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The New Beer Buzz

Long relegated to second-class status, craft beer is overtaking wine as San Francisco’s beverage of choice. So here it is: our compendium of the hottest cold ones, the craftiest brewers, and the best bars for toasting the fine state of suds.

Seated at the bar of the Abbot’s Cellar, I was on course two of five: bone marrow with pickled mustard seeds and spicy greens. Mike Reis, Abbot’s cicerone, appeared at my side with a creamy cask ale from Oakland’s Dying Vines called Dee’z English Mild. With the gravitas of a sommelier, he placed a bulbous glass in front of me and, as he poured, dispensed a lengthy disquisition using terms like sessionable and attenuation.

Boy, have times changed. It wasn’t more than a year ago that mention of the word cicerone (pronounced SIS-uh-rohn, essentially a certified beer sommelier) would elicit blank stares. Now, even casual drinkers nod knowingly. Add to this the fact that the lofty, wood-paneled Abbot’s (one of the latest additions to Valencia Street, perhaps the beeriest boulevard in the entire Bay Area) is no beer bar or gastropub, but a serious restaurant that holds suds to the same standard as haute cuisine, and it’s clear that this is indeed a golden age for beer lovers in San Francisco.

Although I earn my keep mainly as a wine writer, I, like most regular drinkers, am no stranger to the pleasures of beer. Since my teens, when my parents would let me drain a can of Miller after mowing our lawn on a blistering Texas summer day, I’ve had an affinity for cold ones. And even as beer has grown from a blue-collar thirst quencher into a bona fide branch of the culinary arts, it has maintained its approachability. Ask me whether I’d rather sit through a stultifying vertical tasting of expensive wines or sit around a table and share a few beers with local brewers, and I’ll take the latter.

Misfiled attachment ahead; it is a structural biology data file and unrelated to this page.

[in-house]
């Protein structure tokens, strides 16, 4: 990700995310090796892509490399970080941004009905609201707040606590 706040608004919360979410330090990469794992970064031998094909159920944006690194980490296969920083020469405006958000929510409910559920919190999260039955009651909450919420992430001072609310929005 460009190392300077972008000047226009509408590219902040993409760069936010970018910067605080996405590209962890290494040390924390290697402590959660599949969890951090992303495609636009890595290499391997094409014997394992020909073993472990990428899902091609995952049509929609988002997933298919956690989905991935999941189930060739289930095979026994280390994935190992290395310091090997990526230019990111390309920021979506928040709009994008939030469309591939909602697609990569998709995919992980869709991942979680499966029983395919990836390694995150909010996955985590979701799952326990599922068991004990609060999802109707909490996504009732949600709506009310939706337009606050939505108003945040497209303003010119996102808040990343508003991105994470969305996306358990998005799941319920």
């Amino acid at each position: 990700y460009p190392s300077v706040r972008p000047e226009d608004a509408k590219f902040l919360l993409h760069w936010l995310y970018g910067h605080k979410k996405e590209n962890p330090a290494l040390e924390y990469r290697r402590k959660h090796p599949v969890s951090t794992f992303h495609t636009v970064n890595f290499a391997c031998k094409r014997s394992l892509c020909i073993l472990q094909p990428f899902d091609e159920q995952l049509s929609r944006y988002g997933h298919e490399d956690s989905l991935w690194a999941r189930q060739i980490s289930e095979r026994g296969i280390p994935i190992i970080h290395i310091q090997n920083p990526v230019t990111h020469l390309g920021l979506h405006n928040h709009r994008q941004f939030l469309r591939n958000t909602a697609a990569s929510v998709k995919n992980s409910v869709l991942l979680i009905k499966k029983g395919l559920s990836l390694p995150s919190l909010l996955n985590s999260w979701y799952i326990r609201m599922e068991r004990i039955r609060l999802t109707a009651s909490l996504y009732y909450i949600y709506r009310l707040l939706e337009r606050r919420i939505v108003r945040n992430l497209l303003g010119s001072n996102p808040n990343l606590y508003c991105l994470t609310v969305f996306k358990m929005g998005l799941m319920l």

There’s certainly no shortage of new brews to taste. The local craft beer industry is in the midst of an unprecedented explosion: An estimated 20 percent of all beer consumed in San Francisco is craft beer, according to the Brewers Association. On any given night in the city, you can witness the drinking of beer taken to almost pedagogical levels. Recently, I waited patiently at Church Key in North Beach for the bartender to give a group of women a taste of seemingly every one of the 10 beers on tap before the ladies chose a Scrimshaw pilsner.

San Francisco has a long and heady history with beer, but our city’s claim to the throne of the modern craft kingdom is just now being reasserted. We haven't felt such buzz since the mid-’60s, when Fritz Maytag reinvented Anchor Brewing. After a long lull, Thirsty Bear, Magnolia, and Speakeasy breweries opened in the mid-’90s, with 21st Amendment Brewery following shortly thereafter. Then, in 2003, Vinnie Cilurzo took over Russian River Brewing Company and gained legendary status for sharing his love of Belgian-inspired ales and barrel-aged beers. Three years later, SoMa’s City Beer arrived, with over 300 selections, and a year after that the Monk’s Kettle opened its doors, bringing to the Mission a welcoming global-beer geekery.

And now, the taps have been blown wide open. With head-spinning frequency, local beer brands keep popping up. Consider—to name but a few—Linden Street Brewery, Dying Vines, Pacific Brewing Laboratory, and Almanac. The hottest term in the Bay Area beer world is fresh beer—or brewery-to-glass beer that has traveled the least distance in the shortest time before being poured. As a result, an increasing number of beer-savvy restaurants are devoting their menus not to imports (nor to wine) but to local brews, making one wonder why on earth we were drinking so much Stella, anyway.

But this is only the beginning. Today, the craft beer movement is as concerned with quality and flavor as it is with locality and environmental awareness. Beer represents everything that San Francisco thinks it stands for—not the least of which is a love of drunken revelry. So read on, raise a pint (or in this case a pokal), and down your last resistance to the subtleties and science of exquisitely good beer.

Read More:
The 9 Best Place to Drink Beer Now
Anatomy of a Beer: From Head to Glass, What Your Beer is Trying to Tell You
Meet the Local Beer Meisters
Good Food for Good Beer
Taste Test: Tap vs. Bottle
Beer Gypsies and DIY Brewers
Know Your Beer Terms: A Short Glossary
Upstart Breweries Around The Bay

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*This article originally appeared in the November 2012 issue of San Francisco magazine. Subscribe here.